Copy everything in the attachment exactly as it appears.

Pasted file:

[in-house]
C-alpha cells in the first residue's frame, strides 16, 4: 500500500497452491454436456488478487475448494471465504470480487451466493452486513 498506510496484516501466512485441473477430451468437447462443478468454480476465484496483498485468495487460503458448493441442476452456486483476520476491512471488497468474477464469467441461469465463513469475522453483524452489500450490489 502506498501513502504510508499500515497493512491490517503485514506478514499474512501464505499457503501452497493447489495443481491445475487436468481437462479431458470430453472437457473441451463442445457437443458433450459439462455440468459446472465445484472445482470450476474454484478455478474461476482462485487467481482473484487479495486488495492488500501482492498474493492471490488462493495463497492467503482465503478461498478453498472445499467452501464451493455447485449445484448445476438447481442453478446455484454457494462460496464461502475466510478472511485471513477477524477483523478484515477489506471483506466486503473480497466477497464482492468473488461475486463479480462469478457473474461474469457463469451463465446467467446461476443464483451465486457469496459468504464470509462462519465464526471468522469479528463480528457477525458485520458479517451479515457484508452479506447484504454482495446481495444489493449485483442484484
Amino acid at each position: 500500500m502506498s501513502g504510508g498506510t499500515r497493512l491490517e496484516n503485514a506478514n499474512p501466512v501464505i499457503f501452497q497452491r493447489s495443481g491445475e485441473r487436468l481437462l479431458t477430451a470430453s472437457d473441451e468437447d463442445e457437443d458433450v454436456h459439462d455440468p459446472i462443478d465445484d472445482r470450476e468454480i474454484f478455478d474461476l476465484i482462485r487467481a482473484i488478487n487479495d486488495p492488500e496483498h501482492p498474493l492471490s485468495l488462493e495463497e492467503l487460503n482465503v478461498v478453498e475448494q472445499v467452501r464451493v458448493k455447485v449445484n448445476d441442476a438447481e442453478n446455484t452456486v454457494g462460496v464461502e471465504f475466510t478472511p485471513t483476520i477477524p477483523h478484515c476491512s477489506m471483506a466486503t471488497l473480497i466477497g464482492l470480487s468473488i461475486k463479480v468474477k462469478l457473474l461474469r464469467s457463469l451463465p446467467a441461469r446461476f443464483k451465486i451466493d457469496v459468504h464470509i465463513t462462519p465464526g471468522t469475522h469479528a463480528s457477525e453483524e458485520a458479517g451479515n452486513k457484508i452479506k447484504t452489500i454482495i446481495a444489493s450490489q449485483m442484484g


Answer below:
[in-house]
C-alpha cells in the first residue's frame, strides 16, 4: 500500500497452491454436456488478487475448494471465504470480487451466493452486513 498506510496484516501466512485441473477430451468437447462443478468454480476465484496483498485468495487460503458448493441442476452456486483476520476491512471488497468474477464469467441461469465463513469475522453483524452489500450490489 502506498501513502504510508499500515497493512491490517503485514506478514499474512501464505499457503501452497493447489495443481491445475487436468481437462479431458470430453472437457473441451463442445457437443458433450459439462455440468459446472465445484472445482470450476474454484478455478474461476482462485487467481482473484487479495486488495492488500501482492498474493492471490488462493495463497492467503482465503478461498478453498472445499467452501464451493455447485449445484448445476438447481442453478446455484454457494462460496464461502475466510478472511485471513477477524477483523478484515477489506471483506466486503473480497466477497464482492468473488461475486463479480462469478457473474461474469457463469451463465446467467446461476443464483451465486457469496459468504464470509462462519465464526471468522469479528463480528457477525458485520458479517451479515457484508452479506447484504454482495446481495444489493449485483442484484
Amino acid at each position: 500500500m502506498s501513502g504510508g498506510t499500515r497493512l491490517e496484516n503485514a506478514n499474512p501466512v501464505i499457503f501452497q497452491r493447489s495443481g491445475e485441473r487436468l481437462l479431458t477430451a470430453s472437457d473441451e468437447d463442445e457437443d458433450v454436456h459439462d455440468p459446472i462443478d465445484d472445482r470450476e468454480i474454484f478455478d474461476l476465484i482462485r487467481a482473484i488478487n487479495d486488495p492488500e496483498h501482492p498474493l492471490s485468495l488462493e495463497e492467503l487460503n482465503v478461498v478453498e475448494q472445499v467452501r464451493v458448493k455447485v449445484n448445476d441442476a438447481e442453478n446455484t452456486v454457494g462460496v464461502e471465504f475466510t478472511p485471513t483476520i477477524p477483523h478484515c476491512s477489506m471483506a466486503t471488497l473480497i466477497g464482492l470480487s468473488i461475486k463479480v468474477k462469478l457473474l461474469r464469467s457463469l451463465p446467467a441461469r446461476f443464483k451465486i451466493d457469496v459468504h464470509i465463513t462462519p465464526g471468522t469475522h469479528a463480528s457477525e453483524e458485520a458479517g451479515n452486513k457484508i452479506k447484504t452489500i454482495i446481495a444489493s450490489q449485483m442484484g